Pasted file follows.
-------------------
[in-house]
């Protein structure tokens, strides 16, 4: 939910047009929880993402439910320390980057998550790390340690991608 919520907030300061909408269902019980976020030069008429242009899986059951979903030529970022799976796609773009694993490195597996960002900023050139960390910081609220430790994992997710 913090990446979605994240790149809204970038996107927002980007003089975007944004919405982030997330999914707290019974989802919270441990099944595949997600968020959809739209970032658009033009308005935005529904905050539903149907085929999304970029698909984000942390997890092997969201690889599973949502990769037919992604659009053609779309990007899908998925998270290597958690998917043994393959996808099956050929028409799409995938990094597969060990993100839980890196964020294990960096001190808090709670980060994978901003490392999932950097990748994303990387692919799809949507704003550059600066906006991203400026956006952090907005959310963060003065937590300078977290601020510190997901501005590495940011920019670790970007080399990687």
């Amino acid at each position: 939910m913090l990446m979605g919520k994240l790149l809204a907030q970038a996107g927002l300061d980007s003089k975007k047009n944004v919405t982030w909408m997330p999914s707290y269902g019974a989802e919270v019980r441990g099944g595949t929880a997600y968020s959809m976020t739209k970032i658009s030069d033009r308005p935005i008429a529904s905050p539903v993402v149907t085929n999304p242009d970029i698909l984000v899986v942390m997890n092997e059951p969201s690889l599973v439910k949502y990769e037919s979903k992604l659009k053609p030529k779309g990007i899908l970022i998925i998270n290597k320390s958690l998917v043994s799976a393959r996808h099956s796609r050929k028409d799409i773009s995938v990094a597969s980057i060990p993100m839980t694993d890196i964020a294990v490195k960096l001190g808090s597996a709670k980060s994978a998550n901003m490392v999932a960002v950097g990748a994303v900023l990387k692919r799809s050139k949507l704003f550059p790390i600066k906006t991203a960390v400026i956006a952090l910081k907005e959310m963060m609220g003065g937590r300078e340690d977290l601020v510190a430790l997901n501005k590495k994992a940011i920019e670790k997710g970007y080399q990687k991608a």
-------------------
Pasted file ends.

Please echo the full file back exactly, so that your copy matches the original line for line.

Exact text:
[in-house]
């Protein structure tokens, strides 16, 4: 939910047009929880993402439910320390980057998550790390340690991608 919520907030300061909408269902019980976020030069008429242009899986059951979903030529970022799976796609773009694993490195597996960002900023050139960390910081609220430790994992997710 913090990446979605994240790149809204970038996107927002980007003089975007944004919405982030997330999914707290019974989802919270441990099944595949997600968020959809739209970032658009033009308005935005529904905050539903149907085929999304970029698909984000942390997890092997969201690889599973949502990769037919992604659009053609779309990007899908998925998270290597958690998917043994393959996808099956050929028409799409995938990094597969060990993100839980890196964020294990960096001190808090709670980060994978901003490392999932950097990748994303990387692919799809949507704003550059600066906006991203400026956006952090907005959310963060003065937590300078977290601020510190997901501005590495940011920019670790970007080399990687």
């Amino acid at each position: 939910m913090l990446m979605g919520k994240l790149l809204a907030q970038a996107g927002l300061d980007s003089k975007k047009n944004v919405t982030w909408m997330p999914s707290y269902g019974a989802e919270v019980r441990g099944g595949t929880a997600y968020s959809m976020t739209k970032i658009s030069d033009r308005p935005i008429a529904s905050p539903v993402v149907t085929n999304p242009d970029i698909l984000v899986v942390m997890n092997e059951p969201s690889l599973v439910k949502y990769e037919s979903k992604l659009k053609p030529k779309g990007i899908l970022i998925i998270n290597k320390s958690l998917v043994s799976a393959r996808h099956s796609r050929k028409d799409i773009s995938v990094a597969s980057i060990p993100m839980t694993d890196i964020a294990v490195k960096l001190g808090s597996a709670k980060s994978a998550n901003m490392v999932a960002v950097g990748a994303v900023l990387k692919r799809s050139k949507l704003f550059p790390i600066k906006t991203a960390v400026i956006a952090l910081k907005e959310m963060m609220g003065g937590r300078e340690d977290l601020v510190a430790l997901n501005k590495k994992a940011i920019e670790k997710g970007y080399q990687k991608a």